Spend 4 consecutive hours in a wheelchair, going about your daily tasks;
Complete a list of designated tasks
Write a brief, structured report on your experience
Partner with APD in identifying ways in which to establish greater inclusion for persons with disabilities in your organisation.

This has been an eye-opener in previous projects and has been followed up with sensitisation of the company’s employees and discussions around making their premises more wheelchair friendly.

Childcare & Education

Special Care Centres

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Work & Employment

The ability to work, earn an income and create a support one’s family is something many of us take for granted. Work is the means by which an individual can escape poverty and secure the necessities of life. It also plays an important role in promoting a positive and confident self-esteem in people. Unfortunately, many persons with disabilities do not have permanent employment, and are therefore unable to provide for their families.

We will support you on your journey towards employment, including looking into the various employment options available, developing your skills where necessary, discussing job opportunities with employers and providing support to you as you begin your new work.

Our protective workshops and activity groups allow anyone who is unable to work independently to remain active and learn new skills.

Work and Skills Centres

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RS2000 Management System

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Good Governance

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How do we support the branches?

WCAPD supports APD Branches in a continuous process of evaluating, planning and implementing action to solve problems and achieve their goals. In this way, new skills are transferred which contribute to the expansion of knowledge and efficiency of staff on all levels. This improved capacity allows Branches to manage future change with minimum risk.


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Program Development

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Monitoring & Evaluation

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Every child has a right to education… this includes children with disabilities!

The values and principles of inclusive education underpin our work in helping children with disabilities and their parents access this right. Children with disabilities should as far as possible, receive the support they need to learn and progress in their local ECD centre and ordinary school together with other children from their neighbourhood. We believe that building an inclusive education system, will ultimately help build an inclusive society.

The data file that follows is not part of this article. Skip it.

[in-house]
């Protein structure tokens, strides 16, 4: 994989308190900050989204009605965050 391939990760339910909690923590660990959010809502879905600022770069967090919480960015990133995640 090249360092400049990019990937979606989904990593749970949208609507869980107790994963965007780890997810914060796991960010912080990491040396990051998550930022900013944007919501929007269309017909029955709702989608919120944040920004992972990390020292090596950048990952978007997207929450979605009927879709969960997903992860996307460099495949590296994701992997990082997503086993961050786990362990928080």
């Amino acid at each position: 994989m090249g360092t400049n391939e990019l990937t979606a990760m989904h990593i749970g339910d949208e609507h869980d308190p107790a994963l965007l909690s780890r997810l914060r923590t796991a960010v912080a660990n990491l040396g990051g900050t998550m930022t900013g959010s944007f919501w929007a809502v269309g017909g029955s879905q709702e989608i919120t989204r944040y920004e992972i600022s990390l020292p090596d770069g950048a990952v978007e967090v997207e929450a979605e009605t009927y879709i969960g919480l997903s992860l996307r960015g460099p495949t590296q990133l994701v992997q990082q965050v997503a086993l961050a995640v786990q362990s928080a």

We promote access to education through: lobbying and advocating; walking a journey with parents, empowering them with knowledge of their children’s right to education whilst supporting them in their efforts to access this right; collaborating with key stakeholders as we strive to make this right a reality for as many children with disabilities as possible.

For some children who have exceptionally high support needs (especially those living in rural areas), access to mainstream or even special schools, is just not feasible. These children must not be denied their right to education! WCAPD’s 9 rural special day care centres provide education opportunities for these children.


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Resource sharing

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Information sharing

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Awareness raising

A large portion of our work is raising awareness of disability and working towards creating a society that recognises persons with disabilities as equal citizens. Our awareness projects are aimed at educating the public on all aspects of disability. Persons with disabilities themselves are trained in public speaking and are encouraged to share their story in an effort to combat incorrect perceptions.

Please contact us on (021) 555-2881 or e-mail now if you have a friend or family member who needs support.

We would love for you to take hands with us by:

Inviting us to give a talk in your community;
Helping with graphic design and printing;
Allowing us to sensitise your family, neighbours, colleagues, book club or church congregation on how to interact with persons with disabilities; or
Funding a project aimed at preventing disability.

With your help we can change the world for one person!